My other major complaint with the film (and with many of the Harry Potter films) is that it has major pacing problems.  As soon as I heard the word horcruxes, I know this was going to happen to the final film.  I thought that breaking the film into two parts might have helped this but the first film only showed one horcux being destroyed.  The only other way to prevent this problem was to lower the number of horcruxes in the film from the book, but that, of course, would piss off all the die hards.  Instead the film begins with a sequence where our heros look for a horcrux in Gringotts Bank.  The sequence feels like it comes from an entirely different film in the series and the pacing of the film is immediately blown to bits (and it never recovers).  The film would have been so much better if the film just excised this horcrux.

I could go on and on with nitpicks, but that would be unfair to a series that started filming before the books were even finished (the logic of which is another debate for another day).  So I will start talking about what I did like: First of all, the ensemble is better than it has ever been.  Most of the bit players get their shining moments and pull them off perfectly.  The best example of this is Maggie Smith as Professor McGonagall.  She had been reduced (like most of the bit players) to cameo appearances in recent entries of the series.  She doesn't get much screen time here either but she rocks every moment of it.  Michael Gambon gets one scene as Dumbledore but fully proves why he should have been Dumbledore from the start.  I wish Gary Oldman and David Thewlis could have received more screen time but they were great as always.  Alan Rickman was good, but I wouldn't call him Oscar worthy by any means.  Ralph Fiennes was always a good Voldemort (who was such a disappointing character in the book) and in this one, especially, finds the right balance of camp and ferociousness.  Emma Watson and Rupert Grint were solid but don't get the great material they got in part 1.  Most importantly, though, Daniel Radcliffe capped off what is to be the defining performance of his career with a performance that showed complete maturity.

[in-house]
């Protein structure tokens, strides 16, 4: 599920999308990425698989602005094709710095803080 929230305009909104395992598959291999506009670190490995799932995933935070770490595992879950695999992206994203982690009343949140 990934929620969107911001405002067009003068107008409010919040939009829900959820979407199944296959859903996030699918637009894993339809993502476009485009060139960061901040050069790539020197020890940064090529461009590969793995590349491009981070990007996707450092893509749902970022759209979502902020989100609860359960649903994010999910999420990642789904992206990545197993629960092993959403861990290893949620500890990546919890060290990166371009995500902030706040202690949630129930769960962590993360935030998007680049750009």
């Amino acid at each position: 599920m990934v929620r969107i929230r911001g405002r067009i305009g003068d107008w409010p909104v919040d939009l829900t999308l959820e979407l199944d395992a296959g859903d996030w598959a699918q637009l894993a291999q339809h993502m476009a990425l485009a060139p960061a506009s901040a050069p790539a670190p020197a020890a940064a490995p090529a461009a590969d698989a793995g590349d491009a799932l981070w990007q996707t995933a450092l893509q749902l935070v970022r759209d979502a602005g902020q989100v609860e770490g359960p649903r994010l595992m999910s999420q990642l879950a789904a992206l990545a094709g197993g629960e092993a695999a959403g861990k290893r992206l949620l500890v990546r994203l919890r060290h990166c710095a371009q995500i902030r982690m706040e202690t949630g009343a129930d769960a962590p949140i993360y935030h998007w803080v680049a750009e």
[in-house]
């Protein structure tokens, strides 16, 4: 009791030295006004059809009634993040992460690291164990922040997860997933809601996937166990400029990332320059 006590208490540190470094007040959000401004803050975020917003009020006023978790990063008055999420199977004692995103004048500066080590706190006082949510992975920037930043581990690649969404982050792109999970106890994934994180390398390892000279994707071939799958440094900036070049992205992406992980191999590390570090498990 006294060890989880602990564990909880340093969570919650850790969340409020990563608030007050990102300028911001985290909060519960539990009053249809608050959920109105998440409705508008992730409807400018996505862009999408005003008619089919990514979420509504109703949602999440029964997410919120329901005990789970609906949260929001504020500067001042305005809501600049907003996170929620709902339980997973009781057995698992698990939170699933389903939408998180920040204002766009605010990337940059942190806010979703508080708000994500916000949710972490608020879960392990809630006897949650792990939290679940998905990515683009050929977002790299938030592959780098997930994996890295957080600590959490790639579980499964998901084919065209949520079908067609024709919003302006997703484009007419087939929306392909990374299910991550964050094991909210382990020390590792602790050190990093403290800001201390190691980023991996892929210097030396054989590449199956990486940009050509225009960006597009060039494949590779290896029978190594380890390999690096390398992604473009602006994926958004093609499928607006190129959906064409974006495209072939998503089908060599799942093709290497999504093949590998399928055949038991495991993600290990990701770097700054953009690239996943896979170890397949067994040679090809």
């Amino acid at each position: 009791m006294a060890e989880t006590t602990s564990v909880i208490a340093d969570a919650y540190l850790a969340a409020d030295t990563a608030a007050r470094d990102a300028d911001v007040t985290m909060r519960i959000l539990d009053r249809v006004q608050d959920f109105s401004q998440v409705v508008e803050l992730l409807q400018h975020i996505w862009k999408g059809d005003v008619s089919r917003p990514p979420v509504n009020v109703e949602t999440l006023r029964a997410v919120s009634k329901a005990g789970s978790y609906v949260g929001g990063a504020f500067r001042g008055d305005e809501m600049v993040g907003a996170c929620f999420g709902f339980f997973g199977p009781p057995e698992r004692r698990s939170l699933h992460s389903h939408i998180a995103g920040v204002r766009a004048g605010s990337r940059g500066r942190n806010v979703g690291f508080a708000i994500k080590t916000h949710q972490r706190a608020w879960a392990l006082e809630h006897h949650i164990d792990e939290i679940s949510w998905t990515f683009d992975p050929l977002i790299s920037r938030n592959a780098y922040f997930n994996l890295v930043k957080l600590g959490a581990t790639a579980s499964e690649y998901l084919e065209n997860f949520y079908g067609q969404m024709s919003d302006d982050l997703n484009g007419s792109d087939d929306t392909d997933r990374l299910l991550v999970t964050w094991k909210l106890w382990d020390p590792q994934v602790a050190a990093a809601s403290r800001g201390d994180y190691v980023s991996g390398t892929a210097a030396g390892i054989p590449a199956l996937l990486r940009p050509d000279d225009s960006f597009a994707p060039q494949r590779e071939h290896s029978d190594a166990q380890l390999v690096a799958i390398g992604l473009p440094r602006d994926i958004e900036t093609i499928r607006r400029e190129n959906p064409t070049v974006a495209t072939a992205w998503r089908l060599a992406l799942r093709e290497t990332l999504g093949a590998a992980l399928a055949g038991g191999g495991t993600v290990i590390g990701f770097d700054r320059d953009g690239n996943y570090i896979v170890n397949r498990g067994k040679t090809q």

Finally, the technical components of the film were pretty good.  Alexandre Desplat's score now rivals (and maybe even surpasses) John Williams work earlier in the series.  The visual effects in the series are the best they have ever been in this series (Although one minor quibble is that the Dementor effects really are the Smoke Monster effects of the Harry Potter series.  They just get worse and worse as the series goes on).  Stuart Craig's art direction has always been great but his work on Hogwarts this time around is phenomenal as he combines all of his work in the previous films into this one.

All in all, Potter fans will love this one.  Otherwise, stay away from this disappointment.